Best known as a producer of supercars, Lotus is leading an engineering government-funded partnership to develop an all-new next-generation Battery Electric Vehicle architecture.
Britain’s Advanced Propulsion Center awarded Lotus the contracts as part of the APC’s Advanced Route to Market Demonstrator competition. The competition was funded by the United Kingdom’s Department for Business, Energy and Industrial Strategy.
Led by Lotus, the partnership will target innovation in lightweight structures for next-generation BEVs that can incorporating cutting-edge UK-based engineering and digital manufacturing expertise. The goal of LEVA, which stands for Lightweight Electric Vehicle Architecture, is to pioneer BEV chassis and powertrain concepts, British officials said.
Lotus will collaborate with Sarginsons Industries and Brunel University London to harness the full “light-weighting” potential of the vehicle architecture.
Matt Windle, executive director of Engineering, Lotus, said, “This is great news for our industry and its transition to electrification. As a collaboration between Lotus, Sarginsons Industries and Brunel University London there is a wealth of talent involved, and we are excited to have already begun the project work.
“Following the launch of the Lotus Evija, our all-electric hypercar, this project is a key building block in our vision to deliver a full range of electrified Lotus performance cars ‘For The Drivers.’ Funding of this nature is critical to stimulate the automotive industry and supply chain as both continue to adjust to a rapidly changing landscape.”
More details on Project LEVA will be released by Lotus and its partners over time, he said.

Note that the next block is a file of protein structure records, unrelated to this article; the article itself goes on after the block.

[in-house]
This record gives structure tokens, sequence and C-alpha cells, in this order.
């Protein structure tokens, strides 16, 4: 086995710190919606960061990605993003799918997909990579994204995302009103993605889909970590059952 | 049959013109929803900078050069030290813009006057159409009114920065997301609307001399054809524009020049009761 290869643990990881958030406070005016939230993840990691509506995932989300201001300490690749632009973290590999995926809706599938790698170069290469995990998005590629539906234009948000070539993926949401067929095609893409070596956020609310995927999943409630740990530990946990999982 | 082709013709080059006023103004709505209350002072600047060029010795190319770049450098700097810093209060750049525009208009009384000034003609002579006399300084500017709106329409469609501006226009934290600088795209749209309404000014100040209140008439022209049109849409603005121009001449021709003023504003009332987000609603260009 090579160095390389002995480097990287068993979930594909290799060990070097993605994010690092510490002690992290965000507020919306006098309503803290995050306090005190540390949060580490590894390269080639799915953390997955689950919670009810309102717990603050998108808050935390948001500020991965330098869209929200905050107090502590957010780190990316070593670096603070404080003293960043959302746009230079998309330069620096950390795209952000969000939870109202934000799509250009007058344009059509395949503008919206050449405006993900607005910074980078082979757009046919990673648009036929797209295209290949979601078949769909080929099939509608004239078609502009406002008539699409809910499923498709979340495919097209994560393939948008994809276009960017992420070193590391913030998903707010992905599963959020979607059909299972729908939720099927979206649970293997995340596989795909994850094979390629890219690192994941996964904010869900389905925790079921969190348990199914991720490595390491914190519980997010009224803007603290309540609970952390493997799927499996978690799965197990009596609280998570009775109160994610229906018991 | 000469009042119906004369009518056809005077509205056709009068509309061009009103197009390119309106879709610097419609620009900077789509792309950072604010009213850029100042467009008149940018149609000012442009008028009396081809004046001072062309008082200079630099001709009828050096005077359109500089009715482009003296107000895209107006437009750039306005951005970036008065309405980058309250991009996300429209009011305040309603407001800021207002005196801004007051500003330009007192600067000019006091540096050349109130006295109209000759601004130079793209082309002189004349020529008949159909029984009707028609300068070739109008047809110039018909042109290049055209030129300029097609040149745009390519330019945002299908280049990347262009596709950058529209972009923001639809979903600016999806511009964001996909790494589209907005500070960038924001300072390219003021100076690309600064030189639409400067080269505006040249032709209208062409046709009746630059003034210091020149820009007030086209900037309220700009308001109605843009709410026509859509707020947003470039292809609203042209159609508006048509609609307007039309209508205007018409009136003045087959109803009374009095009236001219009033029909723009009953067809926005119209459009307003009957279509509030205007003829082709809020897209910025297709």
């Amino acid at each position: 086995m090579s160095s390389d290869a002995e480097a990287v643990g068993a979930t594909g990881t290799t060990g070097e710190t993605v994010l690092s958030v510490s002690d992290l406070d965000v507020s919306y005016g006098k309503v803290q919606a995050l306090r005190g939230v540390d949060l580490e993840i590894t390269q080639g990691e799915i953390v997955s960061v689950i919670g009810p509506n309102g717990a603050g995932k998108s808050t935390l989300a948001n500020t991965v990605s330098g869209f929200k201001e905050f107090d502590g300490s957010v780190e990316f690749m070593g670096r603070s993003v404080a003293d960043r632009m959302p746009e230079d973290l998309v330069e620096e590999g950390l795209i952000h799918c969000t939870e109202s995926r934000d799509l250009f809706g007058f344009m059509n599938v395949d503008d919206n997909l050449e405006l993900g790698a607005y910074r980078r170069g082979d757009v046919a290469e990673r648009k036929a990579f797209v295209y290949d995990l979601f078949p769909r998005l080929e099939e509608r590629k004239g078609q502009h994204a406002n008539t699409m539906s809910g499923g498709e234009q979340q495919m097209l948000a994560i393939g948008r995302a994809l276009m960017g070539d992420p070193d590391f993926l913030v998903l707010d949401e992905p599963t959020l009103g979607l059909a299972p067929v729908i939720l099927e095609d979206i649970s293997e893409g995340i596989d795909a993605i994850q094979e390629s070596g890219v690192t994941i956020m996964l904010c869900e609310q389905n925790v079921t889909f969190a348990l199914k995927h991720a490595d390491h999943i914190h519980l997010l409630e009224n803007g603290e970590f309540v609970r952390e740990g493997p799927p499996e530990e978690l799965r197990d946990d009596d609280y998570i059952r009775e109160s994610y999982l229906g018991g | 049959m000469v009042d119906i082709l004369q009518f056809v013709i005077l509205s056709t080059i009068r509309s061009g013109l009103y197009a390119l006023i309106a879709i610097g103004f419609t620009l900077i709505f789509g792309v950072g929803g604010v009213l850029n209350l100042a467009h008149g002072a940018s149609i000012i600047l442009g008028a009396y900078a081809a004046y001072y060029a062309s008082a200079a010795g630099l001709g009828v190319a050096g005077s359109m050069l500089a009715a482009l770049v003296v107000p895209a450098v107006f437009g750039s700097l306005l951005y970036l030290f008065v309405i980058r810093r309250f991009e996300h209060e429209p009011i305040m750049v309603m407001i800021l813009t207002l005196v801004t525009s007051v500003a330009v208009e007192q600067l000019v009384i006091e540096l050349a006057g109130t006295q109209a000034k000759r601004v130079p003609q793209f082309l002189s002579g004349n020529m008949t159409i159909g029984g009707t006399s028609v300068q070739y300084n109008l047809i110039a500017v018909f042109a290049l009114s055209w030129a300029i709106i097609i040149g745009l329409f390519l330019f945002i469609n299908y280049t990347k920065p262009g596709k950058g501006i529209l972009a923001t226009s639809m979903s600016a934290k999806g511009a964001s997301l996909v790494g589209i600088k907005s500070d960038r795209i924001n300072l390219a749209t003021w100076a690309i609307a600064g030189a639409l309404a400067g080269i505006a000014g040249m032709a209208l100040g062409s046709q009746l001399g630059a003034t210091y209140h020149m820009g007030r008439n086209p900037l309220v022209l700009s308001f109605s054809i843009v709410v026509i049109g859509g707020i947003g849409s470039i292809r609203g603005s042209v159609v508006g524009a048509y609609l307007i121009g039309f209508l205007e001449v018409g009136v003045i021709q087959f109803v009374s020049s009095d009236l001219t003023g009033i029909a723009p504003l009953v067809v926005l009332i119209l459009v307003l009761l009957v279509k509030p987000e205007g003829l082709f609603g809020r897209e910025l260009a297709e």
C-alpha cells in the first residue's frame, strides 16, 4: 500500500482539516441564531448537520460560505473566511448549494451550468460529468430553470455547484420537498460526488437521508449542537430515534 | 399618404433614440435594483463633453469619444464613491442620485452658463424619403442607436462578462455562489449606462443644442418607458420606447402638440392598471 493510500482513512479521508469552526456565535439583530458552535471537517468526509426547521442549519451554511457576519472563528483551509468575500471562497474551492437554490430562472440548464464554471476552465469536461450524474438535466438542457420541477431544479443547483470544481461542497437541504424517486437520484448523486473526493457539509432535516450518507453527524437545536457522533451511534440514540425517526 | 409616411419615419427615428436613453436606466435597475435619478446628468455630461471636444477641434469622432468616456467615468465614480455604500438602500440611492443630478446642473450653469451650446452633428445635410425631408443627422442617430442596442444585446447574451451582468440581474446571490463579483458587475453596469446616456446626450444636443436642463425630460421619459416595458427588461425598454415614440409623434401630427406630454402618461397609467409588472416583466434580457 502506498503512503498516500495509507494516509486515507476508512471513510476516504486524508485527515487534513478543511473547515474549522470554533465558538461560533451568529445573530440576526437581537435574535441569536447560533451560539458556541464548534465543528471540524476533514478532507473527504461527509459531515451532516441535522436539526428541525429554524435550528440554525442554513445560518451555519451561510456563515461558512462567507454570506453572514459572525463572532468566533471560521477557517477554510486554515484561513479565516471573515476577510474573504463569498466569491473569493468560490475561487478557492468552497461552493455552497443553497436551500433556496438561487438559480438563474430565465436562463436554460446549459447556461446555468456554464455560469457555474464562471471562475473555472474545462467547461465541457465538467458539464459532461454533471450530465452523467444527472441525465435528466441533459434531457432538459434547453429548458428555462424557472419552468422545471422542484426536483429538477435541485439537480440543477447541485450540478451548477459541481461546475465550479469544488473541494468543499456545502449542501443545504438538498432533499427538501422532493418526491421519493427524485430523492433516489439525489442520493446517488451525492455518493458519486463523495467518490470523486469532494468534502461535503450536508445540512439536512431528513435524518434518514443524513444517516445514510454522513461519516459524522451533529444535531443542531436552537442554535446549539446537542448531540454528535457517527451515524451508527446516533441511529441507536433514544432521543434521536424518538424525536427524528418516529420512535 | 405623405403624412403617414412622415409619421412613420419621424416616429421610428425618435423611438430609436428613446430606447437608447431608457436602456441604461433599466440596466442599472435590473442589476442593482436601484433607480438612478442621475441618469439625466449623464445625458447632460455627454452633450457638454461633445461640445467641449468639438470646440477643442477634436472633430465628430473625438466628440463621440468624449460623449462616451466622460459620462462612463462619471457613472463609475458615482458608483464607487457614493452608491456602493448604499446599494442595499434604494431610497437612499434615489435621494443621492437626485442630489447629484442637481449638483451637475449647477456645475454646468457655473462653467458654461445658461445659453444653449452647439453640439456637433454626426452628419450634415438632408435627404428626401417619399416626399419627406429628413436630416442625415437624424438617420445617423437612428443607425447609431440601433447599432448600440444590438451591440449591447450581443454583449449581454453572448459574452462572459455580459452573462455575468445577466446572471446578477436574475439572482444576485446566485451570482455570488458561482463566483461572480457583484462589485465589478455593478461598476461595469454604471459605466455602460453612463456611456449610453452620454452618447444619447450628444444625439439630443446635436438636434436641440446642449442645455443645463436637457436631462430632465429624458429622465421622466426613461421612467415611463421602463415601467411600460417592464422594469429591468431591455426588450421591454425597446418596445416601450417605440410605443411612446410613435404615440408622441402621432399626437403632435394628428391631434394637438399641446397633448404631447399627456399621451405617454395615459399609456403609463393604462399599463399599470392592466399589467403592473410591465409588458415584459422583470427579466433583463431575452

Last month, Lotus offered the first look at the Evija all-electric hypercar in a film featuring an engineering development vehicle testing on the 2.2-mile track at Hethel. The film made its debut during Salon Prive Concours d’Elegance, the UK’s most exclusive motor show.
In July, Lotus dedicated an advanced technology center on the campus of the University of Warwick’s Wellesbourne Campus, which will also be home to a new headquarters for the company’s engineering consultancy. Initially, 130 engineers will move in, complementing the 500-strong engineering team at the home of Lotus Cars in Hethel, Norfolk.
“Our engineering and R&D strategy around advanced propulsion systems is lock-in-step with the (British) government’s vision and broader global ambitions for a low-carbon automotive future,” said Phil Popham, Lotus Cars CEO.
Additionally, the vaunted British carmaker is working with Centrica’s British Gas subsidiary will help establish a new global charging and energy infrastructure for new products. The deal is part of Lotus’ move to net-zero carbon following huge investment into the business since 2018. Those efforts began with a new electric vehicle platform designed to serve as the new model for future EV ownership including at-home charging and energy storage.
“We look forward to working in collaboration with Government and with our new campus neighbors on this future. Having research partners at the University and WMG will bring significant benefits,” he said.